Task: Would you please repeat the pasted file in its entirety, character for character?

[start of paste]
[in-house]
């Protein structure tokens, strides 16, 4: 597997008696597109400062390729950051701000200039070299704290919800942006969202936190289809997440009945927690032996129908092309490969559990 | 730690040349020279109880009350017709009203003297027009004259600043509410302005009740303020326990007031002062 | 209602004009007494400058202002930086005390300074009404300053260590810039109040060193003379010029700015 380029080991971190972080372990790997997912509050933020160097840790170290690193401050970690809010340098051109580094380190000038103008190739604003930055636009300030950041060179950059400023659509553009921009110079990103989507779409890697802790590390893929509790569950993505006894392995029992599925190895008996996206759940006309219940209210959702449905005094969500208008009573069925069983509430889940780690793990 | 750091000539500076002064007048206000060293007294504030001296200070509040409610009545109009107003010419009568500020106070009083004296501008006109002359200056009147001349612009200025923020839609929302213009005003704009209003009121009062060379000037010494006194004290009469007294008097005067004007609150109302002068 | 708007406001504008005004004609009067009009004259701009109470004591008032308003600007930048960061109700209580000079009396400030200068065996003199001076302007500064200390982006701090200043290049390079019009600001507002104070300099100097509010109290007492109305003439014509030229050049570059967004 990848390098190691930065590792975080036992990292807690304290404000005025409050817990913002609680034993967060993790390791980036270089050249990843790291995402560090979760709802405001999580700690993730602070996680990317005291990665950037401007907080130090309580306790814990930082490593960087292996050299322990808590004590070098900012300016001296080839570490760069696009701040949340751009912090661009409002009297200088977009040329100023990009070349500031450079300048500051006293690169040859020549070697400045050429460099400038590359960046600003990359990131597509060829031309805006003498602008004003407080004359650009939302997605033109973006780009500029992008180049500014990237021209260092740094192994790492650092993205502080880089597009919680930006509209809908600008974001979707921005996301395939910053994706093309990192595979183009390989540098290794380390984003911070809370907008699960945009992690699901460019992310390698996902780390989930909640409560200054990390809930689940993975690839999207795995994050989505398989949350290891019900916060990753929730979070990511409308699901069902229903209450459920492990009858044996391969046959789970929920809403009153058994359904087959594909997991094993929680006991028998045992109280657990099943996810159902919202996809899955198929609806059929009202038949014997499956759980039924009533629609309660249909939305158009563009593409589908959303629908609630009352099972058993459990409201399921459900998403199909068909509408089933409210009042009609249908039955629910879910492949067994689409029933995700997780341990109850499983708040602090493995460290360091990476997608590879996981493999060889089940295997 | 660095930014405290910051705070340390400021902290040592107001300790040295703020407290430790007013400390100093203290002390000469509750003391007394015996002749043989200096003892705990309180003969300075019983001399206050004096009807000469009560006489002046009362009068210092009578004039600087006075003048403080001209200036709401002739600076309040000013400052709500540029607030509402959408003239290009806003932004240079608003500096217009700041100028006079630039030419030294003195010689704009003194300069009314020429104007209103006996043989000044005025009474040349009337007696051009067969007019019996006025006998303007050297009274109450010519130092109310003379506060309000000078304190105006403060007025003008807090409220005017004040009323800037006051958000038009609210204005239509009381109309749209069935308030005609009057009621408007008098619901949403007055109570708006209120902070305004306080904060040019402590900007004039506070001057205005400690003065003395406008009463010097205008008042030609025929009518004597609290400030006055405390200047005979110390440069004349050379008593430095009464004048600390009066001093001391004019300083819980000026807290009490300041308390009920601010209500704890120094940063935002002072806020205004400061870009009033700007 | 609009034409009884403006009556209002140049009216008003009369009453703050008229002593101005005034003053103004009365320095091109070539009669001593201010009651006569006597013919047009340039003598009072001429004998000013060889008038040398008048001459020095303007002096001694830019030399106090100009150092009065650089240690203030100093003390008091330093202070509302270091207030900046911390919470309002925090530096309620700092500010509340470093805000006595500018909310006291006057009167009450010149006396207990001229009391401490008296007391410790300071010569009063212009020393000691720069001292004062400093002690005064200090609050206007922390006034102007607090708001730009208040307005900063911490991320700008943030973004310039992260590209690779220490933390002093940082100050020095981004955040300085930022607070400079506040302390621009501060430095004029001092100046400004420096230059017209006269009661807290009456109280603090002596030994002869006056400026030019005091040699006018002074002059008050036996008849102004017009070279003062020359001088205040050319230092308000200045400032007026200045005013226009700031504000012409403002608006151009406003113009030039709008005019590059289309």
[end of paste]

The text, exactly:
[in-house]
């Protein structure tokens, strides 16, 4: 597997008696597109400062390729950051701000200039070299704290919800942006969202936190289809997440009945927690032996129908092309490969559990 | 730690040349020279109880009350017709009203003297027009004259600043509410302005009740303020326990007031002062 | 209602004009007494400058202002930086005390300074009404300053260590810039109040060193003379010029700015 380029080991971190972080372990790997997912509050933020160097840790170290690193401050970690809010340098051109580094380190000038103008190739604003930055636009300030950041060179950059400023659509553009921009110079990103989507779409890697802790590390893929509790569950993505006894392995029992599925190895008996996206759940006309219940209210959702449905005094969500208008009573069925069983509430889940780690793990 | 750091000539500076002064007048206000060293007294504030001296200070509040409610009545109009107003010419009568500020106070009083004296501008006109002359200056009147001349612009200025923020839609929302213009005003704009209003009121009062060379000037010494006194004290009469007294008097005067004007609150109302002068 | 708007406001504008005004004609009067009009004259701009109470004591008032308003600007930048960061109700209580000079009396400030200068065996003199001076302007500064200390982006701090200043290049390079019009600001507002104070300099100097509010109290007492109305003439014509030229050049570059967004 990848390098190691930065590792975080036992990292807690304290404000005025409050817990913002609680034993967060993790390791980036270089050249990843790291995402560090979760709802405001999580700690993730602070996680990317005291990665950037401007907080130090309580306790814990930082490593960087292996050299322990808590004590070098900012300016001296080839570490760069696009701040949340751009912090661009409002009297200088977009040329100023990009070349500031450079300048500051006293690169040859020549070697400045050429460099400038590359960046600003990359990131597509060829031309805006003498602008004003407080004359650009939302997605033109973006780009500029992008180049500014990237021209260092740094192994790492650092993205502080880089597009919680930006509209809908600008974001979707921005996301395939910053994706093309990192595979183009390989540098290794380390984003911070809370907008699960945009992690699901460019992310390698996902780390989930909640409560200054990390809930689940993975690839999207795995994050989505398989949350290891019900916060990753929730979070990511409308699901069902229903209450459920492990009858044996391969046959789970929920809403009153058994359904087959594909997991094993929680006991028998045992109280657990099943996810159902919202996809899955198929609806059929009202038949014997499956759980039924009533629609309660249909939305158009563009593409589908959303629908609630009352099972058993459990409201399921459900998403199909068909509408089933409210009042009609249908039955629910879910492949067994689409029933995700997780341990109850499983708040602090493995460290360091990476997608590879996981493999060889089940295997 | 660095930014405290910051705070340390400021902290040592107001300790040295703020407290430790007013400390100093203290002390000469509750003391007394015996002749043989200096003892705990309180003969300075019983001399206050004096009807000469009560006489002046009362009068210092009578004039600087006075003048403080001209200036709401002739600076309040000013400052709500540029607030509402959408003239290009806003932004240079608003500096217009700041100028006079630039030419030294003195010689704009003194300069009314020429104007209103006996043989000044005025009474040349009337007696051009067969007019019996006025006998303007050297009274109450010519130092109310003379506060309000000078304190105006403060007025003008807090409220005017004040009323800037006051958000038009609210204005239509009381109309749209069935308030005609009057009621408007008098619901949403007055109570708006209120902070305004306080904060040019402590900007004039506070001057205005400690003065003395406008009463010097205008008042030609025929009518004597609290400030006055405390200047005979110390440069004349050379008593430095009464004048600390009066001093001391004019300083819980000026807290009490300041308390009920601010209500704890120094940063935002002072806020205004400061870009009033700007 | 609009034409009884403006009556209002140049009216008003009369009453703050008229002593101005005034003053103004009365320095091109070539009669001593201010009651006569006597013919047009340039003598009072001429004998000013060889008038040398008048001459020095303007002096001694830019030399106090100009150092009065650089240690203030100093003390008091330093202070509302270091207030900046911390919470309002925090530096309620700092500010509340470093805000006595500018909310006291006057009167009450010149006396207990001229009391401490008296007391410790300071010569009063212009020393000691720069001292004062400093002690005064200090609050206007922390006034102007607090708001730009208040307005900063911490991320700008943030973004310039992260590209690779220490933390002093940082100050020095981004955040300085930022607070400079506040302390621009501060430095004029001092100046400004420096230059017209006269009661807290009456109280603090002596030994002869006056400026030019005091040699006018002074002059008050036996008849102004017009070279003062020359001088205040050319230092308000200045400032007026200045005013226009700031504000012409403002608006151009406003113009030039709008005019590059289309």